cryoballoon air removal with extracorporeal balloon inflations, strength of the MRI magnet, internal electrical cardioversion, and touch-up ablation were not associated with the incidence of silent strokes. These results suggest that air embolisms are the main mechanism of silent strokes, and the injected air volume might determine the type of lesion.

These findings underscore the importance of careful de-airing management during procedures using large bore transseptal sheaths in the LA. As well as the strict anticoagulation protocol according to the guidelines1, we recommend:

  • Careful sheath management;
  • Submerged loading of the catheter into the introducer before sheath insertion to minimise the ingression of air;
  • Slow catheter insertion and withdrawal from the sheath because air can be introduced into the transseptal sheath with suction when catheters are removed.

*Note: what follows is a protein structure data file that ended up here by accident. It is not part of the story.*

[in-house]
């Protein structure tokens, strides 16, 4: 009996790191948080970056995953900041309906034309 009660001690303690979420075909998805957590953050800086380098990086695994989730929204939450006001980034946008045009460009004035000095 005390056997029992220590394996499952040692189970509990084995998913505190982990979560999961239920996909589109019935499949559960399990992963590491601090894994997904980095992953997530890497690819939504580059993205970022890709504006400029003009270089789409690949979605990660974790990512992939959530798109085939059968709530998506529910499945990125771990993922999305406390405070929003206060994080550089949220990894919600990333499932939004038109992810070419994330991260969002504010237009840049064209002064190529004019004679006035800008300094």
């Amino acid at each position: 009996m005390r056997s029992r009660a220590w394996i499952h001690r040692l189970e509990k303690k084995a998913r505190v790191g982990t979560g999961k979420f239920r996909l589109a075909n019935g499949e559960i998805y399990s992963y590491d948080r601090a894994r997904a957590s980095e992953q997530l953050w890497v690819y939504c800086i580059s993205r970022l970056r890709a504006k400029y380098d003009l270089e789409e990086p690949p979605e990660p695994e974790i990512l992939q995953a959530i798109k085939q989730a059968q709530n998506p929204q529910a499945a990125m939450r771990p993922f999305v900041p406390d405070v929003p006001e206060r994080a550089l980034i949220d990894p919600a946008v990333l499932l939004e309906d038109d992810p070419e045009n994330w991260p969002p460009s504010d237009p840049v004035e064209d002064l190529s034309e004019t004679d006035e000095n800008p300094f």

• Reinsertion of a used CB and exchanging catheters with complex geometries via the FlexCath sheath, should be avoided.

Clinical Perspective

  • Cryoballoon ablation is associated with several procedural complications and that knowledge is essential for physicians who are involved in the procedure.
  • Balloon positioning and freeze dosing are the key to minimise the risk of complication while maintaining the procedure’s efficacy.